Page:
SAN DIEGO -
San Diego State University is being criticized for spending hundreds of thousands in taxpayer dollars on a robotic squirrel.
Researchers at SDSU and the University of California, Davis have spent $325,000 on a robotic squirrel. The project is funded by the National Science Foundation, which is built on taxpayer dollars.
Taxpayer watchdog Sen. Tom Coburn (R-Okla.) has blasted the "RoboSquirrel" project, saying, "The problem in Washington is politicians are very specific about what we should fund, but not specific about what we should cut. As a result, we are chasing robotic squirrels and countless other low-priority projects over a fiscal cliff."
SDSU spokesman Greg Block said the project is a powerful tool to examine biology. He said parts to make the squirrel were only a few hundred dollars, and the rest of the funds went to supporting the students.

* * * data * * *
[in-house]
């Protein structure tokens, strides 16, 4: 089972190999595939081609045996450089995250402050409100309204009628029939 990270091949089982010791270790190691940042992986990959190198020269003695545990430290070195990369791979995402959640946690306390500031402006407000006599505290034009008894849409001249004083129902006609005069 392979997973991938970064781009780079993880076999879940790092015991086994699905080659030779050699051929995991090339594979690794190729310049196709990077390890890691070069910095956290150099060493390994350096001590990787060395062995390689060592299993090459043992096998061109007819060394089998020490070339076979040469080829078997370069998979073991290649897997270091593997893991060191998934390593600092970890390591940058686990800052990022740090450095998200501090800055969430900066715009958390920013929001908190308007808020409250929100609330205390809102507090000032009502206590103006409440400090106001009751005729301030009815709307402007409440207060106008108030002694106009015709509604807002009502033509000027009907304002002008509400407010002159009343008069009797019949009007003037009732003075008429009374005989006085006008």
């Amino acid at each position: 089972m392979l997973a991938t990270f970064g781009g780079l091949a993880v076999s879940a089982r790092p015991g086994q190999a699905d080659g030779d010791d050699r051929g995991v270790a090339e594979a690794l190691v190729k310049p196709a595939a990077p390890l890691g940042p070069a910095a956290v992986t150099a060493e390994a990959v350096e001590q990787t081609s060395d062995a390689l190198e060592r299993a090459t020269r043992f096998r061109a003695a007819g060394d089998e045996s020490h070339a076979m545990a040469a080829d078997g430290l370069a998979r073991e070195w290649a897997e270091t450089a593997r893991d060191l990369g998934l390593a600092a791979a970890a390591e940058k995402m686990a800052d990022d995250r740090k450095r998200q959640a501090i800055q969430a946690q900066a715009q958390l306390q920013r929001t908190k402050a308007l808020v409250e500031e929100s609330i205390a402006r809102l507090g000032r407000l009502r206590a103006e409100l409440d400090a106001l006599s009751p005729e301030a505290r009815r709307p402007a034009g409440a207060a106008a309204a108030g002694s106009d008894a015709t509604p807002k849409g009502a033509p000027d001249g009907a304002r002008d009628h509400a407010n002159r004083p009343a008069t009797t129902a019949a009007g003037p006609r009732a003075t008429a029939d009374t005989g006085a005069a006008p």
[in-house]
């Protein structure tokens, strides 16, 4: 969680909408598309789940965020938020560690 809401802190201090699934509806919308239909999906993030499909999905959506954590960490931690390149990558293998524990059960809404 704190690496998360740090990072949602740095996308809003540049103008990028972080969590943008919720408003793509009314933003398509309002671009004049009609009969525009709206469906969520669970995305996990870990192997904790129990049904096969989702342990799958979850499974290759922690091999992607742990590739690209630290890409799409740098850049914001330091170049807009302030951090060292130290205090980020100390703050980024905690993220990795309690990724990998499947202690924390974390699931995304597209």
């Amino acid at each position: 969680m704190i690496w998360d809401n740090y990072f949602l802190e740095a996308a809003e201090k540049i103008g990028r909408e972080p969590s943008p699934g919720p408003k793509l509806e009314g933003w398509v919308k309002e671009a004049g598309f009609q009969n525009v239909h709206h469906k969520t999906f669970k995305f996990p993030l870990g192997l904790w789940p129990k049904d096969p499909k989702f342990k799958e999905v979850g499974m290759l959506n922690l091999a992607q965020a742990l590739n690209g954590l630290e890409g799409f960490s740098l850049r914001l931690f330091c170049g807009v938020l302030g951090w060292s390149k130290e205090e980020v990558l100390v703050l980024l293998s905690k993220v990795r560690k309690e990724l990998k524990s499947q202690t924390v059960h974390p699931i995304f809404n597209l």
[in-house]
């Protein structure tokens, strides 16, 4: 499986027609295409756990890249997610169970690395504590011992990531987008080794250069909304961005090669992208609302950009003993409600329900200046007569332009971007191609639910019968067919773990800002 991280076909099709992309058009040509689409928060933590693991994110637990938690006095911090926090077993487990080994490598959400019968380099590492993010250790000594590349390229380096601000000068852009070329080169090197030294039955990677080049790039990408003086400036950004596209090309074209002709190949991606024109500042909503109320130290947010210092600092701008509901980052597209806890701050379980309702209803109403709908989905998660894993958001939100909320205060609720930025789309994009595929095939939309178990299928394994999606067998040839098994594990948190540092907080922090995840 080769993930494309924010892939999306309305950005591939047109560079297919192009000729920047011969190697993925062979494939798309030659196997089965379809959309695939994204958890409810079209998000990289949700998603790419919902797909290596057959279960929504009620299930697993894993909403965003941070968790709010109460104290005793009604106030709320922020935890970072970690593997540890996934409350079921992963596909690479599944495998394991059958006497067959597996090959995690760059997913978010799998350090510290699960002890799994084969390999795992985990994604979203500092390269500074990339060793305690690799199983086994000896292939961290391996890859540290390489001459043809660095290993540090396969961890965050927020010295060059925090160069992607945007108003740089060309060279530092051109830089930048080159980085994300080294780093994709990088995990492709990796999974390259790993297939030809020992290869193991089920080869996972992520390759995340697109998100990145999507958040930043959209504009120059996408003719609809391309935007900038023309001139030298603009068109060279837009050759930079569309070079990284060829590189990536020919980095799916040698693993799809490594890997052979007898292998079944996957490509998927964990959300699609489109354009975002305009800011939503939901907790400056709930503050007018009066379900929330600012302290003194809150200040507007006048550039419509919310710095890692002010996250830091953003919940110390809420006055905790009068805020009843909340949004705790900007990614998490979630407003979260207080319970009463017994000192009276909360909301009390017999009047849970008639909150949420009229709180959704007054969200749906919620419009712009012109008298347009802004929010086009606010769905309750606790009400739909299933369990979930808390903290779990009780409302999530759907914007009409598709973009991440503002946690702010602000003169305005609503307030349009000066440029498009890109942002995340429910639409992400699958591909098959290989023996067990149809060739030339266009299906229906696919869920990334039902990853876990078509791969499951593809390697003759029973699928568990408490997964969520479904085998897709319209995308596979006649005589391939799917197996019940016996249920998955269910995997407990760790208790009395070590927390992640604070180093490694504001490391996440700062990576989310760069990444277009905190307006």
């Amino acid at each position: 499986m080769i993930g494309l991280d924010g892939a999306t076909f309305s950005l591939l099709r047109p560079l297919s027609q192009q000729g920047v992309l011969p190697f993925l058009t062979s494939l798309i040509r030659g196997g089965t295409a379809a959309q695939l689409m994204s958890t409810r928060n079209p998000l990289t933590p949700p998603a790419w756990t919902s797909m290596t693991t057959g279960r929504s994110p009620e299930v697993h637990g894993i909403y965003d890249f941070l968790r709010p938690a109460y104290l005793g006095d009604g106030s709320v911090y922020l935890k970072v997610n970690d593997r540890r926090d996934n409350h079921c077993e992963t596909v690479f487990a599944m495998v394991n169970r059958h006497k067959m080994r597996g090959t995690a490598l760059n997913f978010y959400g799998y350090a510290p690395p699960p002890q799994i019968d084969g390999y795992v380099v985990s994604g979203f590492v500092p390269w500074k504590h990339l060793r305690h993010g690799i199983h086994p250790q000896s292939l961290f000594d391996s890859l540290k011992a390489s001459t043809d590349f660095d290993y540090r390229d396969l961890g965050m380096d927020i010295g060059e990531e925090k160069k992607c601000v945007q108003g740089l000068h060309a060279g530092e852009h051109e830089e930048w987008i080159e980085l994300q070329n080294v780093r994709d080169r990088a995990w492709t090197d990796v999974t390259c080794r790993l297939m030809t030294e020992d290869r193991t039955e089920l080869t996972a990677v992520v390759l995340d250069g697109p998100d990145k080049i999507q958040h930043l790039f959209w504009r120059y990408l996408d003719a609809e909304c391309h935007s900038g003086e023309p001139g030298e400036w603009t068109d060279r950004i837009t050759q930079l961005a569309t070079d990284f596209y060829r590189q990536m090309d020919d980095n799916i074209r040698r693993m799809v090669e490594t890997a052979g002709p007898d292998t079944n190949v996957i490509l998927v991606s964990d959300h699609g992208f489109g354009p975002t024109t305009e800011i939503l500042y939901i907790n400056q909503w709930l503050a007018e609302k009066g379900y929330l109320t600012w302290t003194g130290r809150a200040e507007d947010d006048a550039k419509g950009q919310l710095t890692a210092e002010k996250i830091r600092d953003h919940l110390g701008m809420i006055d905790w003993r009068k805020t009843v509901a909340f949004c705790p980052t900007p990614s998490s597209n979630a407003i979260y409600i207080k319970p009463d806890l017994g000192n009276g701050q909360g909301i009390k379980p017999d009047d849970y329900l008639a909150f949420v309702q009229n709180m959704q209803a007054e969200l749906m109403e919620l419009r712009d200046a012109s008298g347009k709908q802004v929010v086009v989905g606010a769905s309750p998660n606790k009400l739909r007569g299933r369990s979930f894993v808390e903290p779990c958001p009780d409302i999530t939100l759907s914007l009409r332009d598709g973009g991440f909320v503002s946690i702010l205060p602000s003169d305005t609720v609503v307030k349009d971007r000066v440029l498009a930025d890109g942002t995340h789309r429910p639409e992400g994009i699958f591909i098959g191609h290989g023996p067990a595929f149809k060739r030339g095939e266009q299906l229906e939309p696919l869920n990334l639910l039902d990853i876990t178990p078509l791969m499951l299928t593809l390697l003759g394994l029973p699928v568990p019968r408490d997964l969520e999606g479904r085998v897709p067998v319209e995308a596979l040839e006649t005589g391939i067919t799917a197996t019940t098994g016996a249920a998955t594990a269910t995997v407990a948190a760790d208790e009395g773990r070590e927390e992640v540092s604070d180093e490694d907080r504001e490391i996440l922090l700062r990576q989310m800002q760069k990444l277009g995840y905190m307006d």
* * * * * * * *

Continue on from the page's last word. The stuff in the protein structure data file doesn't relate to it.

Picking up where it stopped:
"We have been able to support the training and education of four graduate students and 30 undergraduates with this award," Block said.
The experiment uses the robotic squirrel in an attempt to learn more about how real ones interact with their fiercest competitor, the rattlesnake. SDSU biology professors Rulon Clark and Matthew Barbour, along with researchers at UC Davis, made the recent discovery.
In an SDSU press release, Clark said, "We're shedding light on all of nuances of what's going on between this specific predator and prey interaction."
The researchers said when confronted by rattlesnakes, California ground squirrels employ a key defensive tactic to stave off the snake -- they wag their tails.
Coburn cited "RoboSquirrel" in his government pork list of some of the most "egregious" ways taxpayer dollars are being spent. He claimed this year's total is $18 billion.